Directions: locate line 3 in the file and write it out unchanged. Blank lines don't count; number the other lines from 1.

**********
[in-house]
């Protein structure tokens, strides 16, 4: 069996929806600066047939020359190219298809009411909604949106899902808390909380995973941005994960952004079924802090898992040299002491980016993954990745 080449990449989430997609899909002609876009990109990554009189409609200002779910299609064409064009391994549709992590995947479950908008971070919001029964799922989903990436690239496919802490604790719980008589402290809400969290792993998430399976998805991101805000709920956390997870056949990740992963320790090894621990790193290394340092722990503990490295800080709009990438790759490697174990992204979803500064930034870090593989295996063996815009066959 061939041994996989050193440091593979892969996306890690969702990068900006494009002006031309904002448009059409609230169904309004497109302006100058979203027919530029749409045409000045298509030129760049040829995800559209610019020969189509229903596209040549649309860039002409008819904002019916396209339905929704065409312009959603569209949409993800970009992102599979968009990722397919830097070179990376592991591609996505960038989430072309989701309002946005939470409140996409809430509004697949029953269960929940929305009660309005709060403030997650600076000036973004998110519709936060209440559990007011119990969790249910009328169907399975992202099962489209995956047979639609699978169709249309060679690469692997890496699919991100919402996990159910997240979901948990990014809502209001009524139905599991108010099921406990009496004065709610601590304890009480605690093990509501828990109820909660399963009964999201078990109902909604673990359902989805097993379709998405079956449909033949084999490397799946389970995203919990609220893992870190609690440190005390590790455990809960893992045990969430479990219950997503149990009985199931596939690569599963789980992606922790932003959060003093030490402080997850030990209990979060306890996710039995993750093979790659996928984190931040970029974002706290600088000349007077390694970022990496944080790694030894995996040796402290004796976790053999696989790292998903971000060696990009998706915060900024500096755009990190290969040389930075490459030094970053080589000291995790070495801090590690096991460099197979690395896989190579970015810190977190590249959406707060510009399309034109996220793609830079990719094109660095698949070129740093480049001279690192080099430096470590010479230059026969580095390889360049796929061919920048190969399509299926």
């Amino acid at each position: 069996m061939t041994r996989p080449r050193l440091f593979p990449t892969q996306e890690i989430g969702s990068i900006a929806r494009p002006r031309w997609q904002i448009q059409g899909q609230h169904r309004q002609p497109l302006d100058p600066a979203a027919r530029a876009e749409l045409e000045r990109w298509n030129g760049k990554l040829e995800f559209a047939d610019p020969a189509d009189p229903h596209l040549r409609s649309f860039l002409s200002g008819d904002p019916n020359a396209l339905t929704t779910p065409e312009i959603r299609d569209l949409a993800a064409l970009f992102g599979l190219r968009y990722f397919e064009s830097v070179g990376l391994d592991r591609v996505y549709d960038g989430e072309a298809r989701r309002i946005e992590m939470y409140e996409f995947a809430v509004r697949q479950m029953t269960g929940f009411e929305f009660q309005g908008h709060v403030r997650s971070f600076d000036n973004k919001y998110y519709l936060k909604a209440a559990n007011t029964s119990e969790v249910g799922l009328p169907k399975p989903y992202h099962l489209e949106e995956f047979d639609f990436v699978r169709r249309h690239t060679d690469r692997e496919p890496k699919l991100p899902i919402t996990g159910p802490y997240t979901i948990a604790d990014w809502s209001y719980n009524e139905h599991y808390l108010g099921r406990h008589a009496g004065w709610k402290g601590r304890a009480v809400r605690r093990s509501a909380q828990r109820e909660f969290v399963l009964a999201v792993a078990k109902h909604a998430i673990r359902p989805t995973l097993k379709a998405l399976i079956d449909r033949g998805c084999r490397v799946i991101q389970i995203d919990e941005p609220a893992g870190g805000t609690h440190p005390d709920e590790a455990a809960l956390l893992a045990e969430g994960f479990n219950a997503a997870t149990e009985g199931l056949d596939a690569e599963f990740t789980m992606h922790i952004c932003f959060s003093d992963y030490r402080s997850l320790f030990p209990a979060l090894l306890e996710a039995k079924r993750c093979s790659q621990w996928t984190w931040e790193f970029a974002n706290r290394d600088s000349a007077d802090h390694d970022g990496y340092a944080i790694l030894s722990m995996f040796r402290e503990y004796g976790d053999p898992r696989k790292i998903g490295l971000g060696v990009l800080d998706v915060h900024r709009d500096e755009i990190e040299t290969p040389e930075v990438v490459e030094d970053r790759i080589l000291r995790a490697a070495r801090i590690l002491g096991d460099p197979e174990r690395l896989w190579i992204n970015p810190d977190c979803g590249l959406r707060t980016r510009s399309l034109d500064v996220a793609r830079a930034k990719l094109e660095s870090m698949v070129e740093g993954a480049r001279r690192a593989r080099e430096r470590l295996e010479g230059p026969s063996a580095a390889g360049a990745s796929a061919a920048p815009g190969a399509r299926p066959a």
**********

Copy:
């Amino acid at each position: 069996m061939t041994r996989p080449r050193l440091f593979p990449t892969q996306e890690i989430g969702s990068i900006a929806r494009p002006r031309w997609q904002i448009q059409g899909q609230h169904r309004q002609p497109l302006d100058p600066a979203a027919r530029a876009e749409l045409e000045r990109w298509n030129g760049k990554l040829e995800f559209a047939d610019p020969a189509d009189p229903h596209l040549r409609s649309f860039l002409s200002g008819d904002p019916n020359a396209l339905t929704t779910p065409e312009i959603r299609d569209l949409a993800a064409l970009f992102g599979l190219r968009y990722f397919e064009s830097v070179g990376l391994d592991r591609v996505y549709d960038g989430e072309a298809r989701r309002i946005e992590m939470y409140e996409f995947a809430v509004r697949q479950m029953t269960g929940f009411e929305f009660q309005g908008h709060v403030r997650s971070f600076d000036n973004k919001y998110y519709l936060k909604a209440a559990n007011t029964s119990e969790v249910g799922l009328p169907k399975p989903y992202h099962l489209e949106e995956f047979d639609f990436v699978r169709r249309h690239t060679d690469r692997e496919p890496k699919l991100p899902i919402t996990g159910p802490y997240t979901i948990a604790d990014w809502s209001y719980n009524e139905h599991y808390l108010g099921r406990h008589a009496g004065w709610k402290g601590r304890a009480v809400r605690r093990s509501a909380q828990r109820e909660f969290v399963l009964a999201v792993a078990k109902h909604a998430i673990r359902p989805t995973l097993k379709a998405l399976i079956d449909r033949g998805c084999r490397v799946i991101q389970i995203d919990e941005p609220a893992g870190g805000t609690h440190p005390d709920e590790a455990a809960l956390l893992a045990e969430g994960f479990n219950a997503a997870t149990e009985g199931l056949d596939a690569e599963f990740t789980m992606h922790i952004c932003f959060s003093d992963y030490r402080s997850l320790f030990p209990a979060l090894l306890e996710a039995k079924r993750c093979s790659q621990w996928t984190w931040e790193f970029a974002n706290r290394d600088s000349a007077d802090h390694d970022g990496y340092a944080i790694l030894s722990m995996f040796r402290e503990y004796g976790d053999p898992r696989k790292i998903g490295l971000g060696v990009l800080d998706v915060h900024r709009d500096e755009i990190e040299t290969p040389e930075v990438v490459e030094d970053r790759i080589l000291r995790a490697a070495r801090i590690l002491g096991d460099p197979e174990r690395l896989w190579i992204n970015p810190d977190c979803g590249l959406r707060t980016r510009s399309l034109d500064v996220a793609r830079a930034k990719l094109e660095s870090m698949v070129e740093g993954a480049r001279r690192a593989r080099e430096r470590l295996e010479g230059p026969s063996a580095a390889g360049a990745s796929a061919a920048p815009g190969a399509r299926p066959a």